Next question Mr. [indiscernible].
Good morning everyone and thank you for the opportunity. So my first question regards to the tax credits, and if you can give us an update as to how many more years you would see Fibria benefiting from a lower effective tax rate through these credits and given the significant growth in earnings, that would be useful?
And secondly, in regards to dividends, if you think there's room to continue -- first, to continue to see a similar dividend payout as what we saw in 2015 with BRL2 billion, given the CapEx for Tres Lagoas is potentially weaker pulp prices compared to 2015 et cetera?
So the first about the tax credits, we have tax credits for the next three to four years. Of course, it depends on the price and FX, but at the current price and current FX, it's around three to four years of tax credits that reduce significantly our cash taxes. In terms of the dividends, I would like to remember that our policy states that in the beginning of the year we announced around a dividend yield that is the minimum for the shareholders tends to be a conservative one and in October, we evaluate how the year was and if we have a good year, if the perspectives of ending the year with a low net debt of EBITDA ratio and we runs a statistics scenario, shows that if our finance continue to be solid, we maintain our investment grade, then we can pay again a relevant dividend, but this will depend on how the year goes. But in terms of the CapEx, it doesn't matter, because I would like to remember that we already have all the lines for the Horizonte 2 project, a project remember because the FX was revised to $2.2 billion and we have all the lines already for the project, which is [indiscernible] BNDES, ECA, export prepayments and CRA and so on. And I would like to remember that we're going to relieve the working capital for the end of finance when you starts the cutting sales, which will be another source of cash generation. So since we have all the funding for Horizonte 2 project in place, all our cash generation is not necessary for this CapEx.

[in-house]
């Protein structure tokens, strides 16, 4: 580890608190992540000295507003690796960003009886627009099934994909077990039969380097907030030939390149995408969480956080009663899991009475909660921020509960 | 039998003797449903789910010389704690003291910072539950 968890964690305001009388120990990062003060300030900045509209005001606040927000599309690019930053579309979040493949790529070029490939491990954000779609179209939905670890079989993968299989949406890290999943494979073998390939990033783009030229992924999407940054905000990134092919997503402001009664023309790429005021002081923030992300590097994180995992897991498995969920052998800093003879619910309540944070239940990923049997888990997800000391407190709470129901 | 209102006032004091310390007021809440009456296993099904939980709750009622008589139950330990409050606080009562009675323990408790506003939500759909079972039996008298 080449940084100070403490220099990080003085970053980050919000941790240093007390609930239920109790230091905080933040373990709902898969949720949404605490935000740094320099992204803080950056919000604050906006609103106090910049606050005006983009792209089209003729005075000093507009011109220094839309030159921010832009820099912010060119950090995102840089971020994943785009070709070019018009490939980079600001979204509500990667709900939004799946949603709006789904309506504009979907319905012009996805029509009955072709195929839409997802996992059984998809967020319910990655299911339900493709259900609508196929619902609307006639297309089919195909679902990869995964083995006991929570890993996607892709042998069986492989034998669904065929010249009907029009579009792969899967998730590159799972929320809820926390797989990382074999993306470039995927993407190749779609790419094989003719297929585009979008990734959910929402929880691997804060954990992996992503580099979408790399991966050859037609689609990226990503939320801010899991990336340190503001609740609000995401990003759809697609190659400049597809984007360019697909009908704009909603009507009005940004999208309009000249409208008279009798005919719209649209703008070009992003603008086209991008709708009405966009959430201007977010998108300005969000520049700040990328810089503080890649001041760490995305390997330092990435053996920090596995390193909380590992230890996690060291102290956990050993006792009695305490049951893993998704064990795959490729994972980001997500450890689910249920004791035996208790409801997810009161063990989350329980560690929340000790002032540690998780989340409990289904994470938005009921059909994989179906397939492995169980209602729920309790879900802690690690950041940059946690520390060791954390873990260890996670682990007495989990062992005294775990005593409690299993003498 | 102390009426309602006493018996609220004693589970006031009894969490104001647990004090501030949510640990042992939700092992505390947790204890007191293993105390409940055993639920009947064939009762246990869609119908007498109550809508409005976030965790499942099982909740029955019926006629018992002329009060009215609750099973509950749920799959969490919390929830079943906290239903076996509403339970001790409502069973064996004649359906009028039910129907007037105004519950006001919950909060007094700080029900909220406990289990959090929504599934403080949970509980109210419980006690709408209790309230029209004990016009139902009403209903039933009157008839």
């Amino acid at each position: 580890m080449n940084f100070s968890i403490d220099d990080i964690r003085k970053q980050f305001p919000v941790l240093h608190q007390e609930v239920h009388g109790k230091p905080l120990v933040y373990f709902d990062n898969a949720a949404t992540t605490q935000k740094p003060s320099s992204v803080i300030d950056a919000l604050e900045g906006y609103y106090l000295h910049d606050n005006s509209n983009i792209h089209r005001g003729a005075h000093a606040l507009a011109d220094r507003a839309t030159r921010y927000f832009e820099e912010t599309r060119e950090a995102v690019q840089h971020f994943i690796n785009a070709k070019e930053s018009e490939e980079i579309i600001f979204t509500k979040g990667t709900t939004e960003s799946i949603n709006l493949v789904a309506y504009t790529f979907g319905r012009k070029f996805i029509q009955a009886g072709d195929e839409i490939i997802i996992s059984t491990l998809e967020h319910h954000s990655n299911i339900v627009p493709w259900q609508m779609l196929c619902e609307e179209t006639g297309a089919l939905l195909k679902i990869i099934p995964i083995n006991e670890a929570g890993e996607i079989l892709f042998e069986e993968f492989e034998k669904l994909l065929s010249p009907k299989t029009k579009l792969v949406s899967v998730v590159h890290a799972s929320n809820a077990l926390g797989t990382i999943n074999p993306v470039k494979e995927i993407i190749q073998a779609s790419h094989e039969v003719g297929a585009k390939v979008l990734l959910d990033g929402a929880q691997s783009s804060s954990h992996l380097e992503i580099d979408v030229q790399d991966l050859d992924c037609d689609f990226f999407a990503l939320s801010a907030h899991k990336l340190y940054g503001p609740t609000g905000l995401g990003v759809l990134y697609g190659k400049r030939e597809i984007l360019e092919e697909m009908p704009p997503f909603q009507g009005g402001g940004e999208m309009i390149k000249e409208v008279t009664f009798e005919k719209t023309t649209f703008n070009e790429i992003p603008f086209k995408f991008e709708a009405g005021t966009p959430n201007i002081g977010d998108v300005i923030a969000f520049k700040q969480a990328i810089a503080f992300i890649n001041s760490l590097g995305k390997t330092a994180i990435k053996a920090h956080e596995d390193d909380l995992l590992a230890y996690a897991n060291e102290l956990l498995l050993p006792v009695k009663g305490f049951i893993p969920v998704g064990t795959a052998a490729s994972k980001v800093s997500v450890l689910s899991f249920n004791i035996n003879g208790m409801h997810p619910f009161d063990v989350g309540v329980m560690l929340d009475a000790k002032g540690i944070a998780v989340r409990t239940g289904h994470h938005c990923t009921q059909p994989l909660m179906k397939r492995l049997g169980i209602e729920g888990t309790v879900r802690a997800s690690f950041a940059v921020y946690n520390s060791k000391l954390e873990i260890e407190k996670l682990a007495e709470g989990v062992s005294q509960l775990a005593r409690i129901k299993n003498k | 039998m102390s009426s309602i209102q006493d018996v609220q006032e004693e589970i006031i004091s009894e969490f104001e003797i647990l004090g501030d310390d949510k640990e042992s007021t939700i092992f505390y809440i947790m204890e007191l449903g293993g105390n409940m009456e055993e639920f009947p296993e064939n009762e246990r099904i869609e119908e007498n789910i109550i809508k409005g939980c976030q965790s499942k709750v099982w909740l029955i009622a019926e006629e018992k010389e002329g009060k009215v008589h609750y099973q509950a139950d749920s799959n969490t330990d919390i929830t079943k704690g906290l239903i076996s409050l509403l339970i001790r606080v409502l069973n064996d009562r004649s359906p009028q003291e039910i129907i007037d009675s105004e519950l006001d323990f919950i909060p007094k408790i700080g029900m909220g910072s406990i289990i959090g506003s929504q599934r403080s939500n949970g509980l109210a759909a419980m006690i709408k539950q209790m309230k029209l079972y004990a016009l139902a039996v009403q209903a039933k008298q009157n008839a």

So if we have competitions and to maintain investment grade, you have solid financials, we really have the ability to pay relevant dividends yet because we already have the funding for the project and our leverage ratios are stable. But we will give that to depend, and you see how the year goes when we run the exit side in October for our payments in December.
Next question is Carlos de Alba with Morgan Stanley.
Carlos de Alba
Coming back to the cash cost, clearly, we’ve seen that you're not that concerned with cost jump that we saw what the market is concerned. So Castelli, if could give us a maybe higher level comment on the initiatives that you guys are focusing on and if you still believe that you can continue as you did in prior years to see the cash costs increasing by inflation unless that inflation in Brazil? And second, there was a concession that was announced on December 28the, during the holiday basically with [indiscernible] one of your controlling shareholders where you basically swapped some land assets. Could you comment on what are the benefits of these transactions? Could you quantify them? That'll be useful. Thank you.
Of course, the management is also concerned with the cost increase. The message is that we are not concerned in the long run, because we see this is punctual cost increase due to the 43% of the wood in the quarter; that was the message. On the year per year comparing, it was at 19%, but the majority of that are explained for the FX and inflation. The FX it's a perfect hedge, but what does it mean? What you're going to do if we remain with this FX in the level we are right now?